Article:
KAMPALA – The High Court has quashed the findings and recommendations of the Commission of Inquiry into the alleged mismanagement and corrupt practices in the Uganda National Roads Authority (UNRA) against the authority’s former legal counsel.
The report by the UNRA Commission of Inquiry chaired by Justice Catherine Bamugemereire had indicted Mr. Marvin Baryaruha for alleged negligence in executing his duties in procuring the Consultant for the resettlement plan, land acquisition and titling for Hoima-Kaiso-Tonya Road.
The commission chaired by Justice Catherine Bamugemereire also alleged that Mr Baryaruha abused office and caused financial loss in regard to variation of prices on Mbarara-Kikagate Road Project and Lake Kyoga Ferry.
“…the Findings and Recommendations contained in the Commission of Inquiry Report into Allegations of Mismanagement, Abuse of Office and Corrupt Practices in the Uganda National Roads Authority against the applicant arrived at in breach of the right to be treated justly and fairly are null and void,” ruled High Court Judge Musa Ssekaana.
The judge ruled that members of the Commission and in particular the Chairperson of the Commission Justice Bamugemereire were biased towards Mr Baryaruha.
“The conduct of proceedings of the Commission of Inquiry should be guided by principles of fairness which include impartiality. It is a matter of prime importance that judges, tribunals and all decision-making bodies should be free from bias while discharging their duties,” the judge held.
Through his lawyers, Mr Baryaruha told the court that the Chairperson of the Commission made utterances; insults and verbal attacks against him which conduct gave rise to the suspicion that the learned Judge was not impartial.
The court decision resulted from an application in which Mr Baryaruha challenged the UNRA inquiry report citing bias and that he was never accorded a fair hearing on the various allegations made against him.
Court records indicate that while appearing before the commission, Mr Baryaruha was attacked, insulted and abused by Justice Bamugemereire when she stated: “we have all along been discussing you in the commission and we are going to deal with you seriously just answer the way we want”.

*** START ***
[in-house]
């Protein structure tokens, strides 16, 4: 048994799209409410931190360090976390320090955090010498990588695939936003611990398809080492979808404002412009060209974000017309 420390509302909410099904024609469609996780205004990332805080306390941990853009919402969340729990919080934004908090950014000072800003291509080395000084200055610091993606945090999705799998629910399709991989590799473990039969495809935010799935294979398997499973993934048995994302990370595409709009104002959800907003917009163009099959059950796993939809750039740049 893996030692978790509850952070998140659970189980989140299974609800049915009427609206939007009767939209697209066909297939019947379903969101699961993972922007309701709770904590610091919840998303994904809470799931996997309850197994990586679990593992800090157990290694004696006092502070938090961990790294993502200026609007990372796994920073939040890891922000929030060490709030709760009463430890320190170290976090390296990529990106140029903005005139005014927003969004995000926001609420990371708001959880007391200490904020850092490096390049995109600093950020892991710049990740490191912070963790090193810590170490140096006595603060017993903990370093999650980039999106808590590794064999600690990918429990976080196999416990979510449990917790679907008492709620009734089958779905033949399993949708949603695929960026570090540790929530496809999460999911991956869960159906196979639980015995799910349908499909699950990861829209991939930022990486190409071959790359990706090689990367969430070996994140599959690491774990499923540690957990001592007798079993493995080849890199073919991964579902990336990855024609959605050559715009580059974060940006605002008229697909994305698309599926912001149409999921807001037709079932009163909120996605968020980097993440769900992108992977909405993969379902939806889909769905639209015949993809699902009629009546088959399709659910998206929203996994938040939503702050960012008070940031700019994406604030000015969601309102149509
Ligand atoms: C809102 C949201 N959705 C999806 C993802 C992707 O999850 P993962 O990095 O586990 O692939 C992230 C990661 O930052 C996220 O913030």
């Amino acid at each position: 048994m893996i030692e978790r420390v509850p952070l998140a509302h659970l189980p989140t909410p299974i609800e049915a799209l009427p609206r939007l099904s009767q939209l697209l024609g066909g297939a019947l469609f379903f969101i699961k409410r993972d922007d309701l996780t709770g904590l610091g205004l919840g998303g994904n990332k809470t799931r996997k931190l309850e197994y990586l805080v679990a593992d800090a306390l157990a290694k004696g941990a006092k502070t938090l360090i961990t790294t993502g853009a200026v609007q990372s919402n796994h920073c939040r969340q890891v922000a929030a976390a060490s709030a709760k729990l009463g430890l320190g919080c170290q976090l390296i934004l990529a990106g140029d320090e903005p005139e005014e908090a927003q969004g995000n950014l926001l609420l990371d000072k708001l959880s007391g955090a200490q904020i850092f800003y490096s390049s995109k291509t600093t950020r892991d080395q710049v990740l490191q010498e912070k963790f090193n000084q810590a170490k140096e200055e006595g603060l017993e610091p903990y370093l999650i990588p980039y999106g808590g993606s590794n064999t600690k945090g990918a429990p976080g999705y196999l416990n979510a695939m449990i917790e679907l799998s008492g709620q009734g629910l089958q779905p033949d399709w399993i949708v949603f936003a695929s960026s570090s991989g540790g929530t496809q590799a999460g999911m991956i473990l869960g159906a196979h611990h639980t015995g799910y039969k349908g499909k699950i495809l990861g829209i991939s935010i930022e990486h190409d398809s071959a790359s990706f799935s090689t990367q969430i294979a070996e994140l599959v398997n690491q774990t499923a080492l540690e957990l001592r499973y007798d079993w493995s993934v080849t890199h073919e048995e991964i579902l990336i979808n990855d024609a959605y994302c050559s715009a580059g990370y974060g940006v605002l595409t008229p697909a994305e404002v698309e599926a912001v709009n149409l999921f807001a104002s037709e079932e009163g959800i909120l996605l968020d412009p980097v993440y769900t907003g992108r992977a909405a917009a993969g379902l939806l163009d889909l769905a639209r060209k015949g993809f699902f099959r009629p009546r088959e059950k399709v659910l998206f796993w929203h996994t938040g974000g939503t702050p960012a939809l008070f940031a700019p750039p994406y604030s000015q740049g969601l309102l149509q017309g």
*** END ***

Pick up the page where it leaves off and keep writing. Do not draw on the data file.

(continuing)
The court observed that three members of the Commission; Eng Patrick Rusongoza Kusemererwa, Abraham Nkata and Richard Ivan Nangalama Mungati admitted having worked with UNRA in different private capacities.
“The said commissioners would have been the best witnesses in the said inquiry for Mismanagement, Abuse of Office and corrupt practices in UNRA because of the nature of work they been involved in as private consultants. It cannot be ruled out that they came across information which could have assisted them to arrive at given decisions in the preparation of the final report,” the judge held.
Justice Ssekaana held that Mr Baryaruha was not afforded a prior and reasonable notice of the allegations against him to enable him reasonably answer or respond to them when he appeared.
“… the applicant was not given an opportunity to be heard on the different areas of mismanagement, abuse of office and corrupt practices in the projects that were under investigation save for the Tororo-Mbale-Mbale-Soroti Project which was specifically set out in the witness summons that had been served on him,” he ruled.
The judge ruled: “There was material non-disclosure of the information necessary to enable the Applicant to answer questions relating to the undisclosed queries.”
The quashing of the UNRA inquiry report findings against Mr Baryaruha is second to the 2017 court decision that annulled its parts against road construction firm, Dott Services Limited.
The report by the UNRA Commission of Inquiry had indicted Dott Services Limited for alleged poor planning leading to the excessive revision of time and costs and late commencement of road works which delays caused UNRA financial loss.
Justice Stephen Musota ruled that there is no evidence to prove that Dott Services Limited was responsible for the delays and losses in UNRA.